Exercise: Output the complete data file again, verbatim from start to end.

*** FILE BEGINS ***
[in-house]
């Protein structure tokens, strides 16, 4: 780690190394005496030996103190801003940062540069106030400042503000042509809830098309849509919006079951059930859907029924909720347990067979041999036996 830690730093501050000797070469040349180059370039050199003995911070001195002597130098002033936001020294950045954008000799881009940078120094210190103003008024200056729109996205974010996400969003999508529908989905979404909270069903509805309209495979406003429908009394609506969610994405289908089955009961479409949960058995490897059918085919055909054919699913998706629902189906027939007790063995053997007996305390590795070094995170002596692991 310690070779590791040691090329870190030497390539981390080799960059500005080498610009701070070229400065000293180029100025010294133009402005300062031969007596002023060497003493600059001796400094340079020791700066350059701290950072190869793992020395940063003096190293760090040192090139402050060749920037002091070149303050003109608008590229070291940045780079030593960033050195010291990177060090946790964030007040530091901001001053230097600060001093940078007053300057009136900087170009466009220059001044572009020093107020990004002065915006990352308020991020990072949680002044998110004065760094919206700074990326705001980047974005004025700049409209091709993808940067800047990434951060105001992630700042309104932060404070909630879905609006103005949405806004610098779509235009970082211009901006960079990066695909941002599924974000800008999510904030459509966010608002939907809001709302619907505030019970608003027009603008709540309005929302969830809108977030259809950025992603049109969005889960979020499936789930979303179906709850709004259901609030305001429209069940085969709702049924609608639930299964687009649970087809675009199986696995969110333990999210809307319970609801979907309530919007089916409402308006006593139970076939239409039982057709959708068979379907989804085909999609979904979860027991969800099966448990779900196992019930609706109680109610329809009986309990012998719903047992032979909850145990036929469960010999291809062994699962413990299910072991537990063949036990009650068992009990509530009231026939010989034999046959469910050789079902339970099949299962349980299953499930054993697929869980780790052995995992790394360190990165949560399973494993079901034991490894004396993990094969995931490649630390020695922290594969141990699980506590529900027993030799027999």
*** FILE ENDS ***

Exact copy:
[in-house]
């Protein structure tokens, strides 16, 4: 780690190394005496030996103190801003940062540069106030400042503000042509809830098309849509919006079951059930859907029924909720347990067979041999036996 830690730093501050000797070469040349180059370039050199003995911070001195002597130098002033936001020294950045954008000799881009940078120094210190103003008024200056729109996205974010996400969003999508529908989905979404909270069903509805309209495979406003429908009394609506969610994405289908089955009961479409949960058995490897059918085919055909054919699913998706629902189906027939007790063995053997007996305390590795070094995170002596692991 310690070779590791040691090329870190030497390539981390080799960059500005080498610009701070070229400065000293180029100025010294133009402005300062031969007596002023060497003493600059001796400094340079020791700066350059701290950072190869793992020395940063003096190293760090040192090139402050060749920037002091070149303050003109608008590229070291940045780079030593960033050195010291990177060090946790964030007040530091901001001053230097600060001093940078007053300057009136900087170009466009220059001044572009020093107020990004002065915006990352308020991020990072949680002044998110004065760094919206700074990326705001980047974005004025700049409209091709993808940067800047990434951060105001992630700042309104932060404070909630879905609006103005949405806004610098779509235009970082211009901006960079990066695909941002599924974000800008999510904030459509966010608002939907809001709302619907505030019970608003027009603008709540309005929302969830809108977030259809950025992603049109969005889960979020499936789930979303179906709850709004259901609030305001429209069940085969709702049924609608639930299964687009649970087809675009199986696995969110333990999210809307319970609801979907309530919007089916409402308006006593139970076939239409039982057709959708068979379907989804085909999609979904979860027991969800099966448990779900196992019930609706109680109610329809009986309990012998719903047992032979909850145990036929469960010999291809062994699962413990299910072991537990063949036990009650068992009990509530009231026939010989034999046959469910050789079902339970099949299962349980299953499930054993697929869980780790052995995992790394360190990165949560399973494993079901034991490894004396993990094969995931490649630390020695922290594969141990699980506590529900027993030799027999």